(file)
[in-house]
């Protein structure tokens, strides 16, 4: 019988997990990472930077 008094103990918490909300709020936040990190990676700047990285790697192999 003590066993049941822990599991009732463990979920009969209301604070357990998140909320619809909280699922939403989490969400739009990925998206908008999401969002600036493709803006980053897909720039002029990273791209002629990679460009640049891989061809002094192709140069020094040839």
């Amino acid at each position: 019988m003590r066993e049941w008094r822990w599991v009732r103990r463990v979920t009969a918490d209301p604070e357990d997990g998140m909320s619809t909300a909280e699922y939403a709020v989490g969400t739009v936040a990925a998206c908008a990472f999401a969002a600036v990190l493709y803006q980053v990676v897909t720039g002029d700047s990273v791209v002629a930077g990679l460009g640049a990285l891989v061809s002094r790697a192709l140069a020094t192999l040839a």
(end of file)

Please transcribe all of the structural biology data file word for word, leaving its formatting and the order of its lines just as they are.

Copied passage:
[in-house]
């Protein structure tokens, strides 16, 4: 019988997990990472930077 008094103990918490909300709020936040990190990676700047990285790697192999 003590066993049941822990599991009732463990979920009969209301604070357990998140909320619809909280699922939403989490969400739009990925998206908008999401969002600036493709803006980053897909720039002029990273791209002629990679460009640049891989061809002094192709140069020094040839």
């Amino acid at each position: 019988m003590r066993e049941w008094r822990w599991v009732r103990r463990v979920t009969a918490d209301p604070e357990d997990g998140m909320s619809t909300a909280e699922y939403a709020v989490g969400t739009v936040a990925a998206c908008a990472f999401a969002a600036v990190l493709y803006q980053v990676v897909t720039g002029d700047s990273v791209v002629a930077g990679l460009g640049a990285l891989v061809s002094r790697a192709l140069a020094t192999l040839a």